It is incredible to hear about the shear amount of corporate excess that Russ Johnson (CEO of RJR Nabisco) created at the firm with the company covering his golf club memberships at 12 different clubs (one of which including the famous DeepDale course), 8 corporate jets that he allowed any of his friends and directors to use, corporate apartments he had the company pay for him, and trips to NYC that he would have the company pay for to foot his expensive food and drink bill.
Hmm, "shear" like in sheep? Maybe! But none of that compensation showed up on his taxes, so go puzzle on that, Mr. Pikkety. [Mickey Kaus wrote on actual receipts versus high marginal tax rates back in 2012; Tyler Cowen comments on Pikkety here and at Foreign Affairs.]
Clive Crook at Bloomberg takes aim at the premise that capital concentrations can only increase, and delivers the most amusing line I have seen in this debate. He quotes Pikkety:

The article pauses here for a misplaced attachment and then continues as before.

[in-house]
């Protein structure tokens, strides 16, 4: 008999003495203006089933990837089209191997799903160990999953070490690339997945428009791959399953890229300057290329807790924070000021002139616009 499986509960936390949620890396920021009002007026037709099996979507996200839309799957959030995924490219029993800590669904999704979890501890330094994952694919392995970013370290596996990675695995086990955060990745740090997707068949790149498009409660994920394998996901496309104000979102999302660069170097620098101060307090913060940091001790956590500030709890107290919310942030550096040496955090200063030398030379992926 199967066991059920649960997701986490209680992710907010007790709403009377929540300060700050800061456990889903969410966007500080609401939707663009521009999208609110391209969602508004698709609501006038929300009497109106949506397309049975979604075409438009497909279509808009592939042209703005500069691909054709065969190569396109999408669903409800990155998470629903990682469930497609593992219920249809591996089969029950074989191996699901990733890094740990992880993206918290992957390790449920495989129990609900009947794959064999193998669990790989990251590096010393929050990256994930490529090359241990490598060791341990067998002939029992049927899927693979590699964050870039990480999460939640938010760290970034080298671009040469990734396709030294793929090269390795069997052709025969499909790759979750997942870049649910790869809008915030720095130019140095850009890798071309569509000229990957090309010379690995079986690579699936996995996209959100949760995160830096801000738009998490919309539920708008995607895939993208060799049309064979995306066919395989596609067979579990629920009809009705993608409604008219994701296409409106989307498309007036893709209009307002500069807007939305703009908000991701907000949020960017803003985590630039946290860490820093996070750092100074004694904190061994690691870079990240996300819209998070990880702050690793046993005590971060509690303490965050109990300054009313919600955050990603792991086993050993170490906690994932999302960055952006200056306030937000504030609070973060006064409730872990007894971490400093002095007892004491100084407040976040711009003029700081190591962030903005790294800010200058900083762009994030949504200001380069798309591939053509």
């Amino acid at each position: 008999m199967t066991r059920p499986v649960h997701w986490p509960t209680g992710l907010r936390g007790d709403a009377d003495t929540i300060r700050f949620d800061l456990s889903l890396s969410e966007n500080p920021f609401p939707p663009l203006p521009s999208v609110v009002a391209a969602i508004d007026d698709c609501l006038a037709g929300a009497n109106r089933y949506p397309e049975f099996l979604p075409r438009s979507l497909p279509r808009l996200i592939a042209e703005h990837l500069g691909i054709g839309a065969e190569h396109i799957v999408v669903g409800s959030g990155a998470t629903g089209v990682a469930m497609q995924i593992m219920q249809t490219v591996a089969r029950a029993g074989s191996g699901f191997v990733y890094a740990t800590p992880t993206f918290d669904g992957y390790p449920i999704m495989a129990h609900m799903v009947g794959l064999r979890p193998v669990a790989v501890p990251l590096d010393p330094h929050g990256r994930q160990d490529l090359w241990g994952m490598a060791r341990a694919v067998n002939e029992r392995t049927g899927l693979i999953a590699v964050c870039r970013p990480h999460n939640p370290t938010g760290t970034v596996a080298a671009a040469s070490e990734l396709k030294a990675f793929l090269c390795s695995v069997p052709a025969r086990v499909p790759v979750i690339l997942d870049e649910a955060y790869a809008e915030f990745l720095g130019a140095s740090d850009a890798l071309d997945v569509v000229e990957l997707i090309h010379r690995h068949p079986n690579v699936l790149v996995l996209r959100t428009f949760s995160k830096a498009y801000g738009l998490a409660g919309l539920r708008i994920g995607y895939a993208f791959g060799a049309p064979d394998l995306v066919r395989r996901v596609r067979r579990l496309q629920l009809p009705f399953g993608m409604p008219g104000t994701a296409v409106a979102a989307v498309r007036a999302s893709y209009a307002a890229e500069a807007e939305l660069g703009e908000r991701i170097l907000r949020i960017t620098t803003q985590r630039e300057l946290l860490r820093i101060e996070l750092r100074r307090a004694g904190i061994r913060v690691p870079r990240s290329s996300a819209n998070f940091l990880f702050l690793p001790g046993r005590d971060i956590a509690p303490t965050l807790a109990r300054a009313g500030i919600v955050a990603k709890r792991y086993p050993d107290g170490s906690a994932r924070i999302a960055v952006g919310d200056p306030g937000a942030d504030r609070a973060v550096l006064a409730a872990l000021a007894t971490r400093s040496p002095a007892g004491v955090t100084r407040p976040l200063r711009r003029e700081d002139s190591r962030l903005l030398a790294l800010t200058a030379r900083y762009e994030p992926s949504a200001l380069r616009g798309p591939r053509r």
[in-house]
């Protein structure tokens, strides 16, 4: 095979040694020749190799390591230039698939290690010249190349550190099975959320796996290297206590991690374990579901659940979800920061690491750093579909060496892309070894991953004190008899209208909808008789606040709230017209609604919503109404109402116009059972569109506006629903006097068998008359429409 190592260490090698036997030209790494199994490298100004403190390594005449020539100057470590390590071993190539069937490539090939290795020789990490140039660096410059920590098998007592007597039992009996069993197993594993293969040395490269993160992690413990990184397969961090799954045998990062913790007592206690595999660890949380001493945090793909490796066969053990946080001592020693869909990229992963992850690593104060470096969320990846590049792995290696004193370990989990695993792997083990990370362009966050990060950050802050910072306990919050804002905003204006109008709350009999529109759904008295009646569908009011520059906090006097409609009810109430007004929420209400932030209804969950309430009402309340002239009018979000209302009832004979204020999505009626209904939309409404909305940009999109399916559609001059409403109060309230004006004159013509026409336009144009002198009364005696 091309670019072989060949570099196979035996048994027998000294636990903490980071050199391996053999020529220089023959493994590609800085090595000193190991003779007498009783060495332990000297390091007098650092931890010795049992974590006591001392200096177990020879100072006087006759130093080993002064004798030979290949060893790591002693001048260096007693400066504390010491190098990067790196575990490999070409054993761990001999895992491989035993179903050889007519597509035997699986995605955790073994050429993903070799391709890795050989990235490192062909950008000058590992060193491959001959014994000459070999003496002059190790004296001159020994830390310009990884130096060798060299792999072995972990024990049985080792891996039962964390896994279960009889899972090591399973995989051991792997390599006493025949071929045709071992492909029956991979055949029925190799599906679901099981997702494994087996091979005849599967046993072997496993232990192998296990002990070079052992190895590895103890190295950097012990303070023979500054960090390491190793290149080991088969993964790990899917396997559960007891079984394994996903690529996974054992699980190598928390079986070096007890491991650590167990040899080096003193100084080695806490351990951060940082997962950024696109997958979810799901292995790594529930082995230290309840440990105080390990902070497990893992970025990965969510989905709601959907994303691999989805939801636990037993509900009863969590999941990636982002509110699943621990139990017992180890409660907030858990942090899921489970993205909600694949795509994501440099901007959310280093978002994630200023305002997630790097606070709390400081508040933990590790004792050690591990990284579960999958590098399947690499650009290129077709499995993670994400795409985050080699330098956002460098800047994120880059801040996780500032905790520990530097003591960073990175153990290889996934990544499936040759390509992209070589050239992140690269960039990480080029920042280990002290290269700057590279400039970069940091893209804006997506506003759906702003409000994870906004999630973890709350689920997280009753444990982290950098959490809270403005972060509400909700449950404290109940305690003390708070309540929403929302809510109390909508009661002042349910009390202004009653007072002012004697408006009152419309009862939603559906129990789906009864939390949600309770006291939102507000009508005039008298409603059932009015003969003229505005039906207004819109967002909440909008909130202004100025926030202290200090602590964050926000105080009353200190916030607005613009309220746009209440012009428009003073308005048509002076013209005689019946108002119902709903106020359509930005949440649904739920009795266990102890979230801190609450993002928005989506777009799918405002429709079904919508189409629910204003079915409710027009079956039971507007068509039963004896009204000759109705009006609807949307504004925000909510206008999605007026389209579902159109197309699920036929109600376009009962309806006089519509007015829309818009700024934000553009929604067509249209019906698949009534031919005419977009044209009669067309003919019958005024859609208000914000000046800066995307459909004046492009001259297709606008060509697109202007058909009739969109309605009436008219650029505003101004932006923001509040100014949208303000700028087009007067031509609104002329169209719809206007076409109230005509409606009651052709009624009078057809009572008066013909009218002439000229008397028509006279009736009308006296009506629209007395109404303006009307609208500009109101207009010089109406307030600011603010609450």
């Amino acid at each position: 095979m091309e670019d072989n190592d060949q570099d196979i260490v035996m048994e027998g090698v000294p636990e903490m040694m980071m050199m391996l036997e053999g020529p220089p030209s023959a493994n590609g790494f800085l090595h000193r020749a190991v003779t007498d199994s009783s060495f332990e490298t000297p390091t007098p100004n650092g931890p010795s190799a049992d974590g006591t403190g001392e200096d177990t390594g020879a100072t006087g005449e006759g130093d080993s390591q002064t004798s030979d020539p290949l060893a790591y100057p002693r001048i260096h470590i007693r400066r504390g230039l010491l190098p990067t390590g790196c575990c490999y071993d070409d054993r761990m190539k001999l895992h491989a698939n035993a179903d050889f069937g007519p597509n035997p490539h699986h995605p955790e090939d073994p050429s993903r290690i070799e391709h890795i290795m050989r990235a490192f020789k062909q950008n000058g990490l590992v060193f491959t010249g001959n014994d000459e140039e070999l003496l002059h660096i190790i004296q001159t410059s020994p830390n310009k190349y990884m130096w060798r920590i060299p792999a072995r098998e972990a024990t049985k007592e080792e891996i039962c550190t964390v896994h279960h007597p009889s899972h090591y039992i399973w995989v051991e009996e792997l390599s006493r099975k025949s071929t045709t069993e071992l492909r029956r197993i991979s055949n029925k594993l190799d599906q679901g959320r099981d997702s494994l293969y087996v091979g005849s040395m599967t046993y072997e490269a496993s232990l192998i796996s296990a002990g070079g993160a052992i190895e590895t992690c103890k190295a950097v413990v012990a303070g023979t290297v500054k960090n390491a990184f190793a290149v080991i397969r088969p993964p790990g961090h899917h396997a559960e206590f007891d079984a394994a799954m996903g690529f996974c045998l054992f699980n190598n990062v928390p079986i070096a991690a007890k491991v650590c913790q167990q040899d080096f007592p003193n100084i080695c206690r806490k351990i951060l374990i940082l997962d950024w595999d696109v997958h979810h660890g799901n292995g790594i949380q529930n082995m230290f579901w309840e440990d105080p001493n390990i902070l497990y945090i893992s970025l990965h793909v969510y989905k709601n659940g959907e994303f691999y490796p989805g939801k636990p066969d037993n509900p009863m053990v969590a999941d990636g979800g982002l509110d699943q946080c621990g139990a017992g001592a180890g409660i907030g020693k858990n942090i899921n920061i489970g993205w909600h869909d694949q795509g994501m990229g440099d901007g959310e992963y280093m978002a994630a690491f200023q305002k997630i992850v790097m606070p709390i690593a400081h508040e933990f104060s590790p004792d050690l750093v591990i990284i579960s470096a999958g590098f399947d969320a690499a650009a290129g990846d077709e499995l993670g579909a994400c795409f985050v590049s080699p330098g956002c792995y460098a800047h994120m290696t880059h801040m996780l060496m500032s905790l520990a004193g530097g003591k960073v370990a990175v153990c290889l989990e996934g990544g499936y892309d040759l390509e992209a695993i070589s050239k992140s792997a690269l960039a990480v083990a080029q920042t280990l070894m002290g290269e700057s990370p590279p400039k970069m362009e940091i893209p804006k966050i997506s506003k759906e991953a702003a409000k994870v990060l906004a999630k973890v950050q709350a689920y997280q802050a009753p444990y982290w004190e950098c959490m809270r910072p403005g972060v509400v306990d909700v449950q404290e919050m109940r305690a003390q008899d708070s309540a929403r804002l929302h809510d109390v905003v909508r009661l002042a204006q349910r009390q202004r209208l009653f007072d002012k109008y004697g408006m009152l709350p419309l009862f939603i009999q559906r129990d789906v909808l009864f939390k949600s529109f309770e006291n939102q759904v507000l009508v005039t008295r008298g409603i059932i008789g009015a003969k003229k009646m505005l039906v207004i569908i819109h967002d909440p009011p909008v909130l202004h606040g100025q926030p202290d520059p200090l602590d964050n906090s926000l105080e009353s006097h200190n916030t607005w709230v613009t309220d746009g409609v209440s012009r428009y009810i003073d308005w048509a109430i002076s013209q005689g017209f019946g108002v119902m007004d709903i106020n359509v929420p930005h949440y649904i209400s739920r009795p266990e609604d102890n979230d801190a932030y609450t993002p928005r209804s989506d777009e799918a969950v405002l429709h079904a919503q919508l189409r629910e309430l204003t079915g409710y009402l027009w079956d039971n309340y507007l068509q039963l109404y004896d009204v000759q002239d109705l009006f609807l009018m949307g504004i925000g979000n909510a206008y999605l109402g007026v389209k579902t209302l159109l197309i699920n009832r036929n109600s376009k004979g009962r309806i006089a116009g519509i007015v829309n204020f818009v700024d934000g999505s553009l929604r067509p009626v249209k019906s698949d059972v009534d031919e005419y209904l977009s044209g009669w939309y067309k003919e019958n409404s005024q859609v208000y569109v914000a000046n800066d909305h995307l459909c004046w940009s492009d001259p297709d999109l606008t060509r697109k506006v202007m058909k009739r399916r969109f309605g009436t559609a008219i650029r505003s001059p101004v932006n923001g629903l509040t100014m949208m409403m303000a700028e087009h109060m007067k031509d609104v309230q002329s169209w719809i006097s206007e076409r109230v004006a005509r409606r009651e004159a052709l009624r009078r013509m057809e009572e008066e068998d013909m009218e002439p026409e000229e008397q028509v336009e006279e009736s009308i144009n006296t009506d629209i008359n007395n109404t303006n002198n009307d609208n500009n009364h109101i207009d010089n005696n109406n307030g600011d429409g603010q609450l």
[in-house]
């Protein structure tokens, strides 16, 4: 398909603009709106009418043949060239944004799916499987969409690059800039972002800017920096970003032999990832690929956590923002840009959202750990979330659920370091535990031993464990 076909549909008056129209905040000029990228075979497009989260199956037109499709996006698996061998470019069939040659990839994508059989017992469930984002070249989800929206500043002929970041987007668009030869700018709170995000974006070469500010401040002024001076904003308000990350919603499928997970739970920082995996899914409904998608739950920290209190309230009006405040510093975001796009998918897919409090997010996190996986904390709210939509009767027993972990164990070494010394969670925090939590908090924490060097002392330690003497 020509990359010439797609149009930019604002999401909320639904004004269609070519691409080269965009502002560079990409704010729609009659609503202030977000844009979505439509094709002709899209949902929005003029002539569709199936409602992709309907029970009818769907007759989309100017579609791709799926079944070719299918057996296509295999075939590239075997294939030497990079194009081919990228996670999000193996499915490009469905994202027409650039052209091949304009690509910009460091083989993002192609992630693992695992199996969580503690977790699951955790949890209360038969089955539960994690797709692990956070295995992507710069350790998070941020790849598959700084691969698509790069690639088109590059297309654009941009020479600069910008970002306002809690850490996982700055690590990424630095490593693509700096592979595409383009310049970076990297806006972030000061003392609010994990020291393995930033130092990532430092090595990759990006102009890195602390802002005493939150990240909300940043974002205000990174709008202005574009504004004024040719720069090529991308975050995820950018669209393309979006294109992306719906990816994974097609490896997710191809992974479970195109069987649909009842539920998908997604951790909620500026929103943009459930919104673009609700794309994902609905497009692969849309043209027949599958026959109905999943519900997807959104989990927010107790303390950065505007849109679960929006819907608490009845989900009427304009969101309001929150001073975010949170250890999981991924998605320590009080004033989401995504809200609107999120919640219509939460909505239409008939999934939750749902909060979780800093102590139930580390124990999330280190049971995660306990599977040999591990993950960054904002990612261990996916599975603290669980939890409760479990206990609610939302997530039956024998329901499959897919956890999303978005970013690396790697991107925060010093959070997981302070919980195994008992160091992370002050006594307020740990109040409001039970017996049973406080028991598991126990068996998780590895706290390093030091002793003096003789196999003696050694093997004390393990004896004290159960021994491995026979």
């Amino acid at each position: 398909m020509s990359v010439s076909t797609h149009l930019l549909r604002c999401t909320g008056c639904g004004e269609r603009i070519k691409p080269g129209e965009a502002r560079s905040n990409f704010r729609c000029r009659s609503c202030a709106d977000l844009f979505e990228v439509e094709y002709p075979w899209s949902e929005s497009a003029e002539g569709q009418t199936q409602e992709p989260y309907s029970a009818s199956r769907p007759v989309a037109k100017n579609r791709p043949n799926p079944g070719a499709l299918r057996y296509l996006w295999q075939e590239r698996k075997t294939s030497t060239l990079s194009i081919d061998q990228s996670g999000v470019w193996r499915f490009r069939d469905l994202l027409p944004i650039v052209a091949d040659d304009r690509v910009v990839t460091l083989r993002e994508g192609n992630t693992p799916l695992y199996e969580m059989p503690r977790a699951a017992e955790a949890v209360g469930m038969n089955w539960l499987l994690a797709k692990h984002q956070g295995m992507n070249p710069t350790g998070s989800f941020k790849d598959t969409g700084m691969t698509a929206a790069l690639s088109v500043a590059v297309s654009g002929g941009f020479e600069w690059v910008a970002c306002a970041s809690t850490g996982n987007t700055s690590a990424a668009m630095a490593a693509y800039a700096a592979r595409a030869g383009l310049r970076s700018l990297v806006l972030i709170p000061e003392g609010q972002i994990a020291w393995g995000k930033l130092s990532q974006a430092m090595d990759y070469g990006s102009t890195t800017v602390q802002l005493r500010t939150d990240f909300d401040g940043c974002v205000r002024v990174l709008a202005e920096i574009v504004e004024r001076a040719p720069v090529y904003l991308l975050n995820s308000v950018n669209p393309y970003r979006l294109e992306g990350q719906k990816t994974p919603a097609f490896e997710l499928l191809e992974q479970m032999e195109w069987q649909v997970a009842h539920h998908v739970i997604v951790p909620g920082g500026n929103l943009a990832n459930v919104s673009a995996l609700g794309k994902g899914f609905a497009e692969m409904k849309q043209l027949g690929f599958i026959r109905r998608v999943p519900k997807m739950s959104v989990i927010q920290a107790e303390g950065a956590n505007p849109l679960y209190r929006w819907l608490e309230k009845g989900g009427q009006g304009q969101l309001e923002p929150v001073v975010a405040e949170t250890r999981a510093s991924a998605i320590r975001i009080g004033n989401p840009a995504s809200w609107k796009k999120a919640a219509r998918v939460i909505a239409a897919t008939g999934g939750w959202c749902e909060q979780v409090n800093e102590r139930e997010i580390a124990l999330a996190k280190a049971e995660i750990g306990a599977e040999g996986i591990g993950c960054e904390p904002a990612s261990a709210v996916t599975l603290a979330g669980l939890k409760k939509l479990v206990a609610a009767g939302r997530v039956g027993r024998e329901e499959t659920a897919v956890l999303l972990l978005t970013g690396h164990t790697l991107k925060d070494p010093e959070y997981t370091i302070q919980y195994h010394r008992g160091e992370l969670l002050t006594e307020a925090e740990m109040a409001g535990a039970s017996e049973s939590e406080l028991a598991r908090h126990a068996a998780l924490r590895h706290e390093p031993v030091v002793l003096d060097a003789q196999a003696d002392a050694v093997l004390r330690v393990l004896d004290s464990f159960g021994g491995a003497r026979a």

The inequality r>g [the rate of return on capital is greater than the rate of economic growth] implies that wealth accumulated in the past grows more rapidly than output and wages. This inequality expresses a fundamental logical contradiction. The entrepreneur inevitably tends to become a rentier, more and more dominant over those who own nothing but their labor. Once constituted, capital reproduces itself faster than output increases. The past devours the future. The consequences for the long-term dynamics of the wealth distribution are potentially terrifying ...
However, says Mr. Crook:
[C]apital will outpace the economy only if owners of capital save a sufficiently large part of the income they derive from it. (Suppose they save none of it: Their wealth won't grow at all.)
History is oddly reassuring: